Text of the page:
© 2024 Peoria Public Radio
A joint service of Bradley University and Illinois State University
Play Live Radio
Next Up:
0:00 0:00
Available On Air Stations

‘It was the right thing’: Pekin Mayor Burress explains reversal on increasing taxes, services fees

Pekin Mayor Mary Burress sits in front of a microphone in the WCBU studio. Burress says she believes putting more taxes and fees on citizens normally isn't the right thing, but she says it had to be done to get the city back in shape.
Joe Deacon
Pekin Mayor Mary Burress says she believes putting more taxes and fees on citizens normally isn't the right thing, but she it had to be done to get the city back in shape.

The City of Pekin recently added a utility tax and increased some service fees as it looks to correct its shaky financial standing.

Despite making a campaign promise not to raise taxes or fees, Mayor Mary Burress voted in favor of the increases.

“I had to, because it was the right thing to do to get the city back in shape,” Burress said during a recent interview with WCBU.

The late-April council vote saw Burress join three members in voting to approve the 5% utility tax and the garbage collection fee increase, while she was also among the five votes in favor of raising wastewater and storm water collection fees.

Burress said she realizes her position change raised eyebrows.

“I have been criticized, and I know exactly what I did say. I did say we cannot raise taxes on fees, but I also didn't realize just how bad the city was,” she said.

The city's budget for the 2024-2025 fiscal year contains an $11.8 million deficit, with expenditures at $117 million. That includes $5 million worth of cuts that will see two staff positions left vacant, some road construction and street improvement projects delayed, and business assistance trimmed.

Burress said she regrets not getting a clearer picture of the city's bottom line before taking office.

“I didn't FOIA anything before to see where the finances really stood,” Burress said. "It was pretty bad, with not having audits done for three years (and) not really knowing where you did stand. They showed me a study that was done four years ago, and they were talking about raising (taxes and fees) then — and needed to desperately. They chose not to.”

Burress said she believes putting more taxes and fees on citizens normally isn't the right thing to do, but added it had to be done to get the city “back in shape.”

“The garbage and stuff, we could have taken it out to an outside source instead of in house. But we did some studying; it was going to (cost) even more,” Burress said. “So we chose to go ahead and keep it in (house) but we had to raise – it hadn't been raised for years and years.”

Interim finance director Bob Grogan has attributed some of Pekin's financial woes to structural issues in past budgets related to a mandated combined sewer overflow project and required upgrades to pedestrian walkways for Americans With Disabilities Act (ADA) compliance.

The utility tax is projected to raise about $4 million over the fiscal year. Under the new tax, the average utility bill is about $10 higher than before.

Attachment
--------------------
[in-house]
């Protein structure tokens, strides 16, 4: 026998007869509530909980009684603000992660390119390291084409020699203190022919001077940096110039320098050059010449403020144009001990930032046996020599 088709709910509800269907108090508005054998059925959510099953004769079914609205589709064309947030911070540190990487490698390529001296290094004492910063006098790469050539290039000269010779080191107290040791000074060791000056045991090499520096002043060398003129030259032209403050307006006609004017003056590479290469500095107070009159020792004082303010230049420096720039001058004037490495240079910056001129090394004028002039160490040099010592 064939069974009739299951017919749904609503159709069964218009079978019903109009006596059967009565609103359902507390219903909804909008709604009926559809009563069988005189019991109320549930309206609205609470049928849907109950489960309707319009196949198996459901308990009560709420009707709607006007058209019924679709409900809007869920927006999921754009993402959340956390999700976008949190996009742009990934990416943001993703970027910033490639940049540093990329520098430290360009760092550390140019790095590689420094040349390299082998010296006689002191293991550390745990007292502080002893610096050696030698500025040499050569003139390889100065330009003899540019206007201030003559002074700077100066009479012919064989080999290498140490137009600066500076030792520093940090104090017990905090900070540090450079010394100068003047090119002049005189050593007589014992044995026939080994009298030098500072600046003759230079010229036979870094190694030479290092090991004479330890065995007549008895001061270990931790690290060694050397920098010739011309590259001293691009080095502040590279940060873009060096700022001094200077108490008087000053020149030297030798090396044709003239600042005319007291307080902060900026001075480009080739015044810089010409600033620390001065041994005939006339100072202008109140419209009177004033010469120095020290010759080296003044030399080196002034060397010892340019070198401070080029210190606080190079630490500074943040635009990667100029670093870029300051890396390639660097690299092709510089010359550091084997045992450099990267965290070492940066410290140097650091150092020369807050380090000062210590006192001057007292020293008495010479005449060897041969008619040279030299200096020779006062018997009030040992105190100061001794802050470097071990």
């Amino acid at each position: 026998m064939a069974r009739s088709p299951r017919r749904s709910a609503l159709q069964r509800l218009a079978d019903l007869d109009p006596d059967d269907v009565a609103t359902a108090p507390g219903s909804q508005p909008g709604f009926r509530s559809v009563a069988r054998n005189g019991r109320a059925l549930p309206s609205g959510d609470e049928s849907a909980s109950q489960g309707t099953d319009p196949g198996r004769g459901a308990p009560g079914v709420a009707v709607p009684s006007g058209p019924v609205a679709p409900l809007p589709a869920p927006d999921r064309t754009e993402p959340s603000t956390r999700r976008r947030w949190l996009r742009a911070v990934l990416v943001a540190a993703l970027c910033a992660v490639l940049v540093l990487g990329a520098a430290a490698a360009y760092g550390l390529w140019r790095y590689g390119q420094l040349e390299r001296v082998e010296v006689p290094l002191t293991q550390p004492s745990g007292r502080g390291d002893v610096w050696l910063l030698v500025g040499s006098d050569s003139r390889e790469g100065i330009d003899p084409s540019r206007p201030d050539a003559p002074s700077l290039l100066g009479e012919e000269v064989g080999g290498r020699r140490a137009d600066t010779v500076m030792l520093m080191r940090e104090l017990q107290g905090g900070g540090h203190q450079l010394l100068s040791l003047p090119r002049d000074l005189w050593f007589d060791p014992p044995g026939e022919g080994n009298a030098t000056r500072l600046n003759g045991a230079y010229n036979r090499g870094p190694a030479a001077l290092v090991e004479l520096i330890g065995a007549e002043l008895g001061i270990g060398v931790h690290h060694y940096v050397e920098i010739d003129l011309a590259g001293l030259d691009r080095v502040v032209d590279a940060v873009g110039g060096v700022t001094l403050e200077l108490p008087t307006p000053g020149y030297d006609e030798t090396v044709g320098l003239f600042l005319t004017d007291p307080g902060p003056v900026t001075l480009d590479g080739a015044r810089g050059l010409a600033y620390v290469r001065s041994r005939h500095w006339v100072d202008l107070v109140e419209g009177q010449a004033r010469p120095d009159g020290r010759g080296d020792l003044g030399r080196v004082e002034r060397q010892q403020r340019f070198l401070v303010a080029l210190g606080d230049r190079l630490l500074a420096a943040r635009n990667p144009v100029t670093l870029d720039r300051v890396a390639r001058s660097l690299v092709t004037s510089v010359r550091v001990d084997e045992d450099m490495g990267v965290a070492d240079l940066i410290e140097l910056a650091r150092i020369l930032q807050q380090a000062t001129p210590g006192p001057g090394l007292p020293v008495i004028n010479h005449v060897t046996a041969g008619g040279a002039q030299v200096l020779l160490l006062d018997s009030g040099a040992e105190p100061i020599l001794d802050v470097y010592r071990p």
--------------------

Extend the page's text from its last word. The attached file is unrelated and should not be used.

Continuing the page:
Burress said city leaders are elected to make hard decisions that sometimes aren't favorable, and she supported the increases to move the city forward.

“I'm not saying that that's the easiest thing to swallow, but it is something that the city had to do to get us back on track,” she said. “I really wish that I would have had hands-on with the finances before I did some of the campaigning. But unfortunately, I didn't.”

Burress said Pekin is in the process of catching up on its annual audits after falling four years behind. She says the 2020 and 2021 audits have been submitted, and 2022 will be completed by the end of this year.

The mayor said it's too soon to say what steps the city might take to make up for an estimated $1.8 million in lost revenue when the state's 1% grocery tax ends in 2026.

“That's a good question. We really haven't dug into that yet,” Burress said. “We are trying to see – with these new taxes and fees that are coming in, with the new buildings coming (and) being improved … We are giving TIF incentives away, which are having more people interested in the city. There's new businesses coming downtown.

“We've got to kind of see where the revenue is going. Give us another 6-8 months, we should be able to tell what kind of revenue is going to be flowing in. Hopefully that won't hurt us – it's going to hurt us, but hopefully we'll be able to come up with a way to maybe come up with that revenue.”

Burress credits the work of economic development director Josh Wray for his efforts toward bringing new businesses to Pekin, and she says an increase in new home construction and a just-approved 34-unit duplex development will bring in more revenue “the right way.”

“It is going to bring in more property tax, so that that's going to help put us back on track,” she said. “I feel that the city was just in the stalemate for far too long, and we are growing. We are moving forward.

“That's all I hear on the street: what a great job that we are doing, and we're moving in the right direction.”

Burress said major road reconstruction projects on Court and Derby streets are nearly complete.

“Those are two major throughways through the city, and those should be done by this fall,” she said.

Contact Joe at jdeacon@ilstu.edu.